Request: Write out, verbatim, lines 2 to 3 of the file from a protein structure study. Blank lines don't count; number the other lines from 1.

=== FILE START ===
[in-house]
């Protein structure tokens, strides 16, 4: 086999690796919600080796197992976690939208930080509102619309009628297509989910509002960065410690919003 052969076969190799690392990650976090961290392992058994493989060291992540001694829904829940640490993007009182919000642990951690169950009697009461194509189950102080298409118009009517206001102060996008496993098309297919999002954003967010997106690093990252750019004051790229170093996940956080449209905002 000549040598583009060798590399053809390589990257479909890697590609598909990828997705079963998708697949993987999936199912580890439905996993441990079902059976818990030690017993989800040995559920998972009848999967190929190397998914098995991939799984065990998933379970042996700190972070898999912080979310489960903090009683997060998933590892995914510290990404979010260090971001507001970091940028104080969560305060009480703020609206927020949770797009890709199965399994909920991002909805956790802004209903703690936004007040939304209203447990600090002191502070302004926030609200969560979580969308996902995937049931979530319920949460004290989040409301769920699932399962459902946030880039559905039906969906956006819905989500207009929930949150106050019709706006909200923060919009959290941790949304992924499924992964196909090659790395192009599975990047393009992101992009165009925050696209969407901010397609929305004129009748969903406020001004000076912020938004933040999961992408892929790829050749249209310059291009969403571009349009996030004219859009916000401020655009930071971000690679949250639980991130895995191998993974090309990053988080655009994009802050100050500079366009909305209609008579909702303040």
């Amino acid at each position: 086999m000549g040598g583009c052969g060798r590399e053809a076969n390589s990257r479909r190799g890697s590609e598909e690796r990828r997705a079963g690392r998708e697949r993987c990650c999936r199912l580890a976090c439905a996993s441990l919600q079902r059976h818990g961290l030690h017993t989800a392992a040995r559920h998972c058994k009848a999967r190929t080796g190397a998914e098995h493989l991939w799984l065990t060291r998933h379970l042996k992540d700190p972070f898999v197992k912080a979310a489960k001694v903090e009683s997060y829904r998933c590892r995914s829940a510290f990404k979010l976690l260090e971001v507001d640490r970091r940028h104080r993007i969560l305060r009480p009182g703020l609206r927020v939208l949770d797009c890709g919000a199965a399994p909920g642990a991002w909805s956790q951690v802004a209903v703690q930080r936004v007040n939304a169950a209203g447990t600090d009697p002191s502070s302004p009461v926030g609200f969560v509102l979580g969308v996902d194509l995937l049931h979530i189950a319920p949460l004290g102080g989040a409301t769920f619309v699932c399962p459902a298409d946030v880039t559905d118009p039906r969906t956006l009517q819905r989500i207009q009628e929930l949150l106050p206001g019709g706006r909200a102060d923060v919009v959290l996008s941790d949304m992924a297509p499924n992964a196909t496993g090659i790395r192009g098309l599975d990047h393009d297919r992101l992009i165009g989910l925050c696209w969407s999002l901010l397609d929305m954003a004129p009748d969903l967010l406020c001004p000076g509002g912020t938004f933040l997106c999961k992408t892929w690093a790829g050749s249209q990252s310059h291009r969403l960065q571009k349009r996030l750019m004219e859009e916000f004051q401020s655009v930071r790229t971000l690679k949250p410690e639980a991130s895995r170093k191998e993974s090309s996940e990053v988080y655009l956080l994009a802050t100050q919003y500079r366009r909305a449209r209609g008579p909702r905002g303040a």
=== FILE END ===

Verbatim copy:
């Protein structure tokens, strides 16, 4: 086999690796919600080796197992976690939208930080509102619309009628297509989910509002960065410690919003 052969076969190799690392990650976090961290392992058994493989060291992540001694829904829940640490993007009182919000642990951690169950009697009461194509189950102080298409118009009517206001102060996008496993098309297919999002954003967010997106690093990252750019004051790229170093996940956080449209905002 000549040598583009060798590399053809390589990257479909890697590609598909990828997705079963998708697949993987999936199912580890439905996993441990079902059976818990030690017993989800040995559920998972009848999967190929190397998914098995991939799984065990998933379970042996700190972070898999912080979310489960903090009683997060998933590892995914510290990404979010260090971001507001970091940028104080969560305060009480703020609206927020949770797009890709199965399994909920991002909805956790802004209903703690936004007040939304209203447990600090002191502070302004926030609200969560979580969308996902995937049931979530319920949460004290989040409301769920699932399962459902946030880039559905039906969906956006819905989500207009929930949150106050019709706006909200923060919009959290941790949304992924499924992964196909090659790395192009599975990047393009992101992009165009925050696209969407901010397609929305004129009748969903406020001004000076912020938004933040999961992408892929790829050749249209310059291009969403571009349009996030004219859009916000401020655009930071971000690679949250639980991130895995191998993974090309990053988080655009994009802050100050500079366009909305209609008579909702303040």
């Amino acid at each position: 086999m000549g040598g583009c052969g060798r590399e053809a076969n390589s990257r479909r190799g890697s590609e598909e690796r990828r997705a079963g690392r998708e697949r993987c990650c999936r199912l580890a976090c439905a996993s441990l919600q079902r059976h818990g961290l030690h017993t989800a392992a040995r559920h998972c058994k009848a999967r190929t080796g190397a998914e098995h493989l991939w799984l065990t060291r998933h379970l042996k992540d700190p972070f898999v197992k912080a979310a489960k001694v903090e009683s997060y829904r998933c590892r995914s829940a510290f990404k979010l976690l260090e971001v507001d640490r970091r940028h104080r993007i969560l305060r009480p009182g703020l609206r927020v939208l949770d797009c890709g919000a199965a399994p909920g642990a991002w909805s956790q951690v802004a209903v703690q930080r936004v007040n939304a169950a209203g447990t600090d009697p002191s502070s302004p009461v926030g609200f969560v509102l979580g969308v996902d194509l995937l049931h979530i189950a319920p949460l004290g102080g989040a409301t769920f619309v699932c399962p459902a298409d946030v880039t559905d118009p039906r969906t956006l009517q819905r989500i207009q009628e929930l949150l106050p206001g019709g706006r909200a102060d923060v919009v959290l996008s941790d949304m992924a297509p499924n992964a196909t496993g090659i790395r192009g098309l599975d990047h393009d297919r992101l992009i165009g989910l925050c696209w969407s999002l901010l397609d929305m954003a004129p009748d969903l967010l406020c001004p000076g509002g912020t938004f933040l997106c999961k992408t892929w690093a790829g050749s249209q990252s310059h291009r969403l960065q571009k349009r996030l750019m004219e859009e916000f004051q401020s655009v930071r790229t971000l690679k949250p410690e639980a991130s895995r170093k191998e993974s090309s996940e990053v988080y655009l956080l994009a802050t100050q919003y500079r366009r909305a449209r209609g008579p909702r905002g303040a």